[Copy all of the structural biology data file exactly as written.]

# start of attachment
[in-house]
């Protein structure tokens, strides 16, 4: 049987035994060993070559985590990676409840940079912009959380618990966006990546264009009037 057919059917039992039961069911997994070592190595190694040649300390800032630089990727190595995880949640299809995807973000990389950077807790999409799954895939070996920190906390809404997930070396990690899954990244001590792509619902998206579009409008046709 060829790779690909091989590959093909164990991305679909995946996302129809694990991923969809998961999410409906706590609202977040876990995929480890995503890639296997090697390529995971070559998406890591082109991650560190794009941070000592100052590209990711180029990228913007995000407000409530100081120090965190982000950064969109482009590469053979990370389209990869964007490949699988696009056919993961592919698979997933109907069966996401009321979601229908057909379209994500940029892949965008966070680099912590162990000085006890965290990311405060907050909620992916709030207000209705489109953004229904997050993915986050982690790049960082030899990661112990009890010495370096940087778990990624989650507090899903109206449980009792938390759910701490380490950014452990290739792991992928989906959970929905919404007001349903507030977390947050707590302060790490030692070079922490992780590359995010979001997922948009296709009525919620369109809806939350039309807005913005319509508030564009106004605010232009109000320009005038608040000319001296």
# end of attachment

[in-house]
């Protein structure tokens, strides 16, 4: 049987035994060993070559985590990676409840940079912009959380618990966006990546264009009037 057919059917039992039961069911997994070592190595190694040649300390800032630089990727190595995880949640299809995807973000990389950077807790999409799954895939070996920190906390809404997930070396990690899954990244001590792509619902998206579009409008046709 060829790779690909091989590959093909164990991305679909995946996302129809694990991923969809998961999410409906706590609202977040876990995929480890995503890639296997090697390529995971070559998406890591082109991650560190794009941070000592100052590209990711180029990228913007995000407000409530100081120090965190982000950064969109482009590469053979990370389209990869964007490949699988696009056919993961592919698979997933109907069966996401009321979601229908057909379209994500940029892949965008966070680099912590162990000085006890965290990311405060907050909620992916709030207000209705489109953004229904997050993915986050982690790049960082030899990661112990009890010495370096940087778990990624989650507090899903109206449980009792938390759910701490380490950014452990290739792991992928989906959970929905919404007001349903507030977390947050707590302060790490030692070079922490992780590359995010979001997922948009296709009525919620369109809806939350039309807005913005319509508030564009106004605010232009109000320009005038608040000319001296």